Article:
EqualOcean: In the realm of 3D vision, which field currently boasts the widest application for PERCIPIO.XYZ?
PERCIPIO.XYZ - Fei Zheping: 3D vision is a new product with evolving applications; everything is still undergoing significant changes. Over the past two years, including this year, our largest application market has been industrial automation. Our visual products are applicable across various industries, so our market analysis differs from that of conventional integrators.
Integrators might tell you which specific sectors are thriving, such as the food and beverage industry, the automotive sector, or the power battery industry. Because we don't solely engage in system integration, we support all clients involved in industrial automation. This makes our industry attributes somewhat less pronounced.
Our products and technology support involve the combination of 3D vision with industrial robots, with the differentiation being created by the clients themselves. Regardless of the type of integration, the key to our 3D vision products is the coordination between the "eye" (3D camera) and the "hand" (industrial robot). Industrial automation accounts for roughly 40% of our revenue.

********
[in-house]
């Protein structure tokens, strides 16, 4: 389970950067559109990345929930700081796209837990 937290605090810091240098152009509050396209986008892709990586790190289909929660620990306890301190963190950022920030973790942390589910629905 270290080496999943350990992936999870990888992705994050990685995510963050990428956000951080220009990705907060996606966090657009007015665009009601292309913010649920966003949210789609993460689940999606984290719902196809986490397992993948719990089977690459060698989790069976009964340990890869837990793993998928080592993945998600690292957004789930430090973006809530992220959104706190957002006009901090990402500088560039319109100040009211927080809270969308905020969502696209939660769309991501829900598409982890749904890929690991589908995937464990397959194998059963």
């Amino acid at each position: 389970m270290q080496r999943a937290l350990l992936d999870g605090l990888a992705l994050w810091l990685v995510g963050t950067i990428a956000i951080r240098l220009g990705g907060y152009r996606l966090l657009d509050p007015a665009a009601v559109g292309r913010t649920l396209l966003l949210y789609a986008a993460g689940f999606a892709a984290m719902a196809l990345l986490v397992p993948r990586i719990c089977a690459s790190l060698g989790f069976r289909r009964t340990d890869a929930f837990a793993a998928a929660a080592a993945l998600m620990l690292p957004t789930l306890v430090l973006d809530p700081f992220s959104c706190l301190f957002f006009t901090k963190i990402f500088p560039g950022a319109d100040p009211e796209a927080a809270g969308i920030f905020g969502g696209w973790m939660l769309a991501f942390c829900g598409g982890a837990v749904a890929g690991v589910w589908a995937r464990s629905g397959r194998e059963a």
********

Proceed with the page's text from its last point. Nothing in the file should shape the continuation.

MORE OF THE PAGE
The second market is within logistics technology. There is a substantial amount of manual labor in logistics, and automation levels are not as high as in industry. However, due to the larger scale, even a small proportion represents our second-largest application market.
The third area is in the emerging field of mobile robotics. AGVs/AMRs and automated forklifts, essentially unmanned handling, are progressing rapidly. Generally, we consider AGVs and automated forklifts to be robots. As long as a machine has autonomous intelligence, it likely requires our intelligent 3D vision. In the real world, smooth operation necessitates perception of three-dimensional space and dynamic navigation and obstacle avoidance, which can't be achieved with just a 2D video camera. Therefore, mobile robotics might become our third-largest application scenario this year. These three areas are relatively well-established and together account for about 70% of our revenue. The remaining third of our revenue comes from numerous niche industries that haven't yet reached a significant scale, but they hold substantial market potential.